Adding Life to Your Years
The latest headlines on aging often point to the declines associated with aging and the many claims to “reverse,” “halt,” or “prevent” them. Stories about 100-year-olds marking birthdays have been replaced by those about centenarians running marathons. Is that what healthy aging looks like – accomplishing the same physical tasks you were able to achieve as a youth? Can we also stall some of aging’s effects on the mind? As the baby-boom generation ages, it’s no surprise that more efforts are being focused on understanding issues related to later life, and many UConn researchers are tackling the important issues surrounding healthy aging. Read this ongoing series about their inquiries.
Yoga Helps Preserve Muscle Mass in Older Women, Study Says
Yoga group participants had lower body fat and higher muscle mass than those not practicing yoga. And, they tended to have better balance.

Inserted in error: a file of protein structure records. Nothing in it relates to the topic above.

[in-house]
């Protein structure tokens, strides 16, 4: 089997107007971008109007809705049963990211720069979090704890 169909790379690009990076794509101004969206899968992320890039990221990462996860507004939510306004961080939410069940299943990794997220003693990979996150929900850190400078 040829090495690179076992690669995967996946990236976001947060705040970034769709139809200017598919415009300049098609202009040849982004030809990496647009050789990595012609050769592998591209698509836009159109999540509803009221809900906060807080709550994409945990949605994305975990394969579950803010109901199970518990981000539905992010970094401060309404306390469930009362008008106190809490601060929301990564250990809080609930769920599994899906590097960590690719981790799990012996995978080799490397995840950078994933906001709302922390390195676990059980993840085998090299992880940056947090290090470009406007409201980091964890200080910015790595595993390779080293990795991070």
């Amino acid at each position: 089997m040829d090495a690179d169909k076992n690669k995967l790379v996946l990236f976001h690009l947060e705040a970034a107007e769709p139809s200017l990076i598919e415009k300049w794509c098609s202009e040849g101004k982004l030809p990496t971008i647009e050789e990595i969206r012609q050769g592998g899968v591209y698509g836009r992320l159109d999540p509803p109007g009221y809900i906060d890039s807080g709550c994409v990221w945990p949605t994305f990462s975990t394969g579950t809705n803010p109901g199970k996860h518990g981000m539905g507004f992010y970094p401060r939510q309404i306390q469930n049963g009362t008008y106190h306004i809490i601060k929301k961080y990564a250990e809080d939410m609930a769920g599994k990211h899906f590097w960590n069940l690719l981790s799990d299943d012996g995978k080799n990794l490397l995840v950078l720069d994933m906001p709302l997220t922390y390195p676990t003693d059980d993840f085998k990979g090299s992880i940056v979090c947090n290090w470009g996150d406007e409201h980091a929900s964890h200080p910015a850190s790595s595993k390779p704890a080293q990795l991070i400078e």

UConn Pilots New Measure of How Fast You Walk
A sudden slowdown in gait speed signals a senior's health is in decline.
Elders’ Stress Response May Worsen Depression’s Impact
UConn Health researchers say that depressed elders who are also easily stressed are prone to worse cognitive outcomes, and could benefit from alternative treatments for their depression.
Eyeing Early Detection of Precursor to Blindness
UConn scientists are working with a biomarker to enable earlier detection of a condition that leads to age-related macular degeneration, the leading cause of blindness in the U.S.
Mind Over Bladder: The Brain-Organ Connection
UConn Health's Dr. Phillip P. Smith is conducting research on the brain's connection with bladder function as we age.
Detecting Hearing Loss, Vertigo Via Blood Tests
A UConn physician-scientist has filed for patents on blood tests that can provide early diagnosis of these common disorders.
Tackling Depression, Delirium, and Dementia at Home
UConn Health has received a $6 million federal grant to study the effectiveness of teams offering care for older adults at home.
When Memory Loss Should Concern You
UConn Health's Dr. Patrick Coll recommends early screening for those with memory loss, to try to slow dementia's progression.